By then I had become completely hooked on local history and had a large number of copies [/history/trail/local_history/landscape/history_landscape_thriplow_fact_file.shtml] of documents and maps, so I went along, armed with the maps, and was made an honorary member of the group.
The local history trail that we followed went beyond 'known' history, the history less often written down which would reveal how the local landscape revealed clues to the village's past. That is where the real detective work began.
The group began to devise their own historical investigation, trying to find out about the development of the community and its landscape. We talked to locals and give regular reports on our progress in the Thriplow Society's journal.
'I had long been intrigued by various 'humps and bumps' in the fields off School Lane ...'
I had long been intrigued by various 'humps and bumps' in the fields off School Lane and was delighted to find a group of people who were as keen as myself to find out about these unusual features. During the summer months we walked [/history/trail/local_history/landscape/history_landscape_thriplow_fact_file.shtml0] the lanes and fields of the village, trying to work out the origins of the boundaries and demarcations of the village.
I coloured a map which showed the boundaries of the village before its landscape was remodelled in the early 1840s, when enclosure had taken place. This map was so large that I had cut it into four and had each piece laminated. This made it a manageable size and was weatherproof - the sun does not always shine even in Cambridgeshire!
During the winter we wrote up our findings and spent some time re-discovering the 33 lost roads that had been closed in 1840 when the village was enclosed. We had wondered why there were such pronounced bumps on the roads leading out of the village and discovered that these corresponded to the ancient, pre-enclosure strips of the open fields that ran at the boundaries at right angles to the present thoroughfares.
Meanwhile several members joined other classes to increase their knowledge - subjects included science in archaeology; field surveying; vernacular architecture; and several of us attended a WEA course run by Alison Taylor, County Archaeologist, on Roman and Anglo-Saxon History.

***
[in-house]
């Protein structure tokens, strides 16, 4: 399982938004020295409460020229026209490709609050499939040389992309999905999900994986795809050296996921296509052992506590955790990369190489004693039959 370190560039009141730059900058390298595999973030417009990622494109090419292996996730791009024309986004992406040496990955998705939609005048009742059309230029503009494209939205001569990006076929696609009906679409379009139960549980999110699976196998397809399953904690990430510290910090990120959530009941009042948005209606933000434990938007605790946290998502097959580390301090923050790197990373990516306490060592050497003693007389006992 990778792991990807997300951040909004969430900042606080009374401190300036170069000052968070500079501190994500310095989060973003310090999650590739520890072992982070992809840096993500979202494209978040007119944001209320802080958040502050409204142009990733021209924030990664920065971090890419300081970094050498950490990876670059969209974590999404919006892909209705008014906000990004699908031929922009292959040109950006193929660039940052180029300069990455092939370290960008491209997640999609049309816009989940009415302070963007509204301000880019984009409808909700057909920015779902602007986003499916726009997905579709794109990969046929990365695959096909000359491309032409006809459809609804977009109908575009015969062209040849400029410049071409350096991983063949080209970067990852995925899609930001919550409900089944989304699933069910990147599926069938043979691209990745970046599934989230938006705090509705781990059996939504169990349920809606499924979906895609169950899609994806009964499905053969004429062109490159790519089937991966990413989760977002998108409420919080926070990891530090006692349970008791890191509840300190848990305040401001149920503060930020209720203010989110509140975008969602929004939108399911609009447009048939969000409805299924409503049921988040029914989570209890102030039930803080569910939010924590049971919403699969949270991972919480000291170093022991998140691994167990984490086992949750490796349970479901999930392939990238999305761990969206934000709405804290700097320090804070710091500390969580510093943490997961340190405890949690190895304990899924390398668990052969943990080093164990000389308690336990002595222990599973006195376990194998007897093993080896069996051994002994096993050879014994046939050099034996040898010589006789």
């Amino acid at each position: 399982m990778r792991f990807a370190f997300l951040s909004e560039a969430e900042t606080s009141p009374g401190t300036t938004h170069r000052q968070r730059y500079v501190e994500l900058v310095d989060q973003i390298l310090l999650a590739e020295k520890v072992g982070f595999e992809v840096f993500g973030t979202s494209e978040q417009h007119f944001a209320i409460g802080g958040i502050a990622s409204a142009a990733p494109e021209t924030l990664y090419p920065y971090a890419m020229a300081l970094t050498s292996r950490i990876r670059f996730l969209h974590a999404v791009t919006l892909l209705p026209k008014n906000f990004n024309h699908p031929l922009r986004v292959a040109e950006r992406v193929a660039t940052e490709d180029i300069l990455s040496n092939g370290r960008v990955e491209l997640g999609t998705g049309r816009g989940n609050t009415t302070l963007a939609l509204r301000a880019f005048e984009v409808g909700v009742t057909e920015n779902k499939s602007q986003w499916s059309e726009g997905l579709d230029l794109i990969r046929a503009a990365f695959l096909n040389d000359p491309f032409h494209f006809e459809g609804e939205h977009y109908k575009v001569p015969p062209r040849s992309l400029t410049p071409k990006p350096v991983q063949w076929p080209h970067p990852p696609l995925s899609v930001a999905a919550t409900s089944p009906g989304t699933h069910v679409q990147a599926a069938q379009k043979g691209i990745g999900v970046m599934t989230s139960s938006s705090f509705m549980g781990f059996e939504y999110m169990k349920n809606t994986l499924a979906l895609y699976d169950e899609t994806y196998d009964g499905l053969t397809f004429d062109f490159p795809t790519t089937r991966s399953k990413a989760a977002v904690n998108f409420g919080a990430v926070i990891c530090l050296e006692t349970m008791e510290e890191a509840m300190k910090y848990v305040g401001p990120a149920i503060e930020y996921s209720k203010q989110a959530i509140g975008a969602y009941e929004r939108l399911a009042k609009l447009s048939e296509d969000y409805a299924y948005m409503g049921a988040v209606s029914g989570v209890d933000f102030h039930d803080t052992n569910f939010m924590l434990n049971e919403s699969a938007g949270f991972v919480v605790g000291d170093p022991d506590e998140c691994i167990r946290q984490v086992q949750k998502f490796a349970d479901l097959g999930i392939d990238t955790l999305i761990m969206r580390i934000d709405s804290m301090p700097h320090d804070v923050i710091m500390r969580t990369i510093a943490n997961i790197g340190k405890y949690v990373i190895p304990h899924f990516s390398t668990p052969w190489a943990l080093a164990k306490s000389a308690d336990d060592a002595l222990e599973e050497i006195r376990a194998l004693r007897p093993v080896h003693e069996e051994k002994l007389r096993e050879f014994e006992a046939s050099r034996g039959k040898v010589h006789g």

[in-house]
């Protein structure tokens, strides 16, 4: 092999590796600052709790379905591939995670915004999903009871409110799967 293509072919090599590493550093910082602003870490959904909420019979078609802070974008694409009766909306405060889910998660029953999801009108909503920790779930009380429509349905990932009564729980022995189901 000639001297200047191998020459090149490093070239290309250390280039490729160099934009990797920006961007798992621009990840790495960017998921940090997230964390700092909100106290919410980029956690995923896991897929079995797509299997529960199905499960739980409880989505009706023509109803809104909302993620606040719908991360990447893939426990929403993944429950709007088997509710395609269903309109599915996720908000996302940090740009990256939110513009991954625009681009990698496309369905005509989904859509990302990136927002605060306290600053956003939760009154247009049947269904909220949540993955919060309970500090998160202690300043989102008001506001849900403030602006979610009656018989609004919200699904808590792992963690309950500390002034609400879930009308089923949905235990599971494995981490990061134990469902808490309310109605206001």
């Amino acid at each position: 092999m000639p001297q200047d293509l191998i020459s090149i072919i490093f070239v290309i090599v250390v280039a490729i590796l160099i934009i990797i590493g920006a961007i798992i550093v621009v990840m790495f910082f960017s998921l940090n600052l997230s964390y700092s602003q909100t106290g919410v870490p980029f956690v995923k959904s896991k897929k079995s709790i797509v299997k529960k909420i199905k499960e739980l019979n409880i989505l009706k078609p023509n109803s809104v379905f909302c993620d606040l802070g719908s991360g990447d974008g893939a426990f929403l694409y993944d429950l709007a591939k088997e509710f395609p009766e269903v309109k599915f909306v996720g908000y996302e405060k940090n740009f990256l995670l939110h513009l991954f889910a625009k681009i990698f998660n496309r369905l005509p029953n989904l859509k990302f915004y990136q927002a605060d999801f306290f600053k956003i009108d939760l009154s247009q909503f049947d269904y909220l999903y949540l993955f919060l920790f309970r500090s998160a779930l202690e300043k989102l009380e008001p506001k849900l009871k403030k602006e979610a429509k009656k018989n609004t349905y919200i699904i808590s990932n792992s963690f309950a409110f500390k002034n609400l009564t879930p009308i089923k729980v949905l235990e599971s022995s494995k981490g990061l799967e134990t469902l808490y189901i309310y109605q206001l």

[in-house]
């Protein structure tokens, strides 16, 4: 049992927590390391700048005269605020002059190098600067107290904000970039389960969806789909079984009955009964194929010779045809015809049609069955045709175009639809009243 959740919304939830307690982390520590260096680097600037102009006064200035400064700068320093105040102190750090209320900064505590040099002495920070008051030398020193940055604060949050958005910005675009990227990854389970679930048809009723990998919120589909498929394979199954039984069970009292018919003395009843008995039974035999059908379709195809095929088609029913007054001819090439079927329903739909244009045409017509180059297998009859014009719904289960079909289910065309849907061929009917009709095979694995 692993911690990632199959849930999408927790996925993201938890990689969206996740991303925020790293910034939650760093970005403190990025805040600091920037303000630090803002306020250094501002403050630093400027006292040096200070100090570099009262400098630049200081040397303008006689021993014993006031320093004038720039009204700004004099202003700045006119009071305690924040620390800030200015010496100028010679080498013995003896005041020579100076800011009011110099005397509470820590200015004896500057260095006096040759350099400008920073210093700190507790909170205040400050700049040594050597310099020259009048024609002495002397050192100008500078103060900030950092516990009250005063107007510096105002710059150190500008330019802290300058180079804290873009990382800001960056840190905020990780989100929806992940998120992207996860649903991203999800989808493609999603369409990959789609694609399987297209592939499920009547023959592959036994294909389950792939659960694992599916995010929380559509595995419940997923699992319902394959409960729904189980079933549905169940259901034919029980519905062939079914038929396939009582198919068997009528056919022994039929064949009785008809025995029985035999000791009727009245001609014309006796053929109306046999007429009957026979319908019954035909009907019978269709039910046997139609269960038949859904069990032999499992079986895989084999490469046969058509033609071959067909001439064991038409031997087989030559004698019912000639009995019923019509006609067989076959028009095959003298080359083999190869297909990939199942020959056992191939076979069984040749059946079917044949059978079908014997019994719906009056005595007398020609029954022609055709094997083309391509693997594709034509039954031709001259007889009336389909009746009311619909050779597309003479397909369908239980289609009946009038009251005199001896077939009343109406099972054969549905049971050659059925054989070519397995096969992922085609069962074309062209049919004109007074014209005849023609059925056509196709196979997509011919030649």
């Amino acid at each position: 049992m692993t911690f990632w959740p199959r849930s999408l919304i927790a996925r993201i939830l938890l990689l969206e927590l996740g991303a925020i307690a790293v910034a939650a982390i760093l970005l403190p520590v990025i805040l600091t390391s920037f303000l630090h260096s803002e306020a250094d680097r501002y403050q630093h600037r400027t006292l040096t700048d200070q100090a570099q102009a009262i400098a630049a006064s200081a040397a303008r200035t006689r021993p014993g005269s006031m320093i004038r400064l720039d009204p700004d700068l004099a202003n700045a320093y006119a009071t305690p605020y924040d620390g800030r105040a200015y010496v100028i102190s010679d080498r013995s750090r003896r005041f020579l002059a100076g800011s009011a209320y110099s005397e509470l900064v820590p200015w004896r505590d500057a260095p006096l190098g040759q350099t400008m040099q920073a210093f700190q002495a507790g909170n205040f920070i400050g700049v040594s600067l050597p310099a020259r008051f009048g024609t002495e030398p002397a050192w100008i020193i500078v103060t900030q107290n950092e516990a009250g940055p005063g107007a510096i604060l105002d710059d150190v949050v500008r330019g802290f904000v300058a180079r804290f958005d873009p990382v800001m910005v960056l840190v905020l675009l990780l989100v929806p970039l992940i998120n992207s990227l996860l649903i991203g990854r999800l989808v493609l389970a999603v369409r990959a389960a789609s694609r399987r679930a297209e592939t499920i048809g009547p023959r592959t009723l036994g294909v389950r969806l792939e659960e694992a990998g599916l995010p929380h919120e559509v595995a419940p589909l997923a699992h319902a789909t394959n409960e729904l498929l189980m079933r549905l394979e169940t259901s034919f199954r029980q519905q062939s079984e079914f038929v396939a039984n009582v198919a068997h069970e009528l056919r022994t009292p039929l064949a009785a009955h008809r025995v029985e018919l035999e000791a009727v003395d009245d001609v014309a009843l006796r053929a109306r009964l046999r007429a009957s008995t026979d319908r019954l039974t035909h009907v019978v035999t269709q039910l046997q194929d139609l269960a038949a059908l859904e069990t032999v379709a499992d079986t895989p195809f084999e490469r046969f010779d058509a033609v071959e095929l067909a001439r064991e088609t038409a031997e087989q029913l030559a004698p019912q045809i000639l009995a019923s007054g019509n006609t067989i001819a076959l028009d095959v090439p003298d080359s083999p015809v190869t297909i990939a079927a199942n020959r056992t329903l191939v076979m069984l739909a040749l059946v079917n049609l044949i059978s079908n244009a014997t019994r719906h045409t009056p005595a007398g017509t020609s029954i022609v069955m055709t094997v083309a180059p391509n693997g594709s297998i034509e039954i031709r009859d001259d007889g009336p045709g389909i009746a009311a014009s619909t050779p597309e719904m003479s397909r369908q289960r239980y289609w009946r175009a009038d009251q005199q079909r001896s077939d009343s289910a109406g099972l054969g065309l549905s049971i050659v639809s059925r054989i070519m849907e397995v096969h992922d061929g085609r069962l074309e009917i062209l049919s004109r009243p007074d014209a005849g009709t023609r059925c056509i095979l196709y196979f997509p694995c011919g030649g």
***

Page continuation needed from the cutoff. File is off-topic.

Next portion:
'We learned that a pingo was originally a mound of soil pushed up by the freezing of an enclosed pond of water below it.'
One of the group went to the Geology Department of Cambridge University to find out more about the origins of 'pingoes'. These Ice Age relics are features of Thriplow's soil and take their name from an Inuit word meaning 'hill'.
We learned that a pingo was originally a mound of soil pushed up by the freezing of an enclosed pond of water below it. On thawing, the cone of the mound collapsed, which gives the pingo its distinctive shape.
Pingoes can be very large, over 50ft (15m) across, but the ones in Thriplow are quite small about 9ft (3m) across’. In the past they would have been useful because of the water in them. We were slowly managing to identify the intriguing bumps of Thriplow.
We had learnt that our village's name was derived from the burial mound of a Bronze Age warrior, Trippa. This mound was no longer visible as it had been flattened during the Napoleonic Wars when arable land was desperately needed.
We were keen to identify its original location. To help me do this, I was given a ride in an Auster aeroplane by its owner, David Miller, whom I had met when giving a history tour of Thriplow. We took off from Duxford Airfield and I took a beautiful aerial photograph [/history/trail/local_history/landscape/history_landscape_thriplow_fact_file.shtml1] of the Bronze Age site, revealed as a crop mark in growing wheat.
'Dowsing rods can be made of metal such as old coat hangers or hazel ...'
Crop marks show features below the ground. They are revealed by a change in colour or height of the growing crop such as wheat. If there is a ditch below the ground then the crop will be greener and higher than the surrounding plants. If there is a wall or building below the soil this will stunt the plants and cause them to ripen more quickly and show up as a paler mark on the aerial photo.
In 2000, the group asked Dr David Trump, who excavated the tumulus in 1953-1954, to talk to them about his finds. At first, he had not been able to locate the precise site - field boundaries had changed so much in 45 years - so he had got out dowsing rods.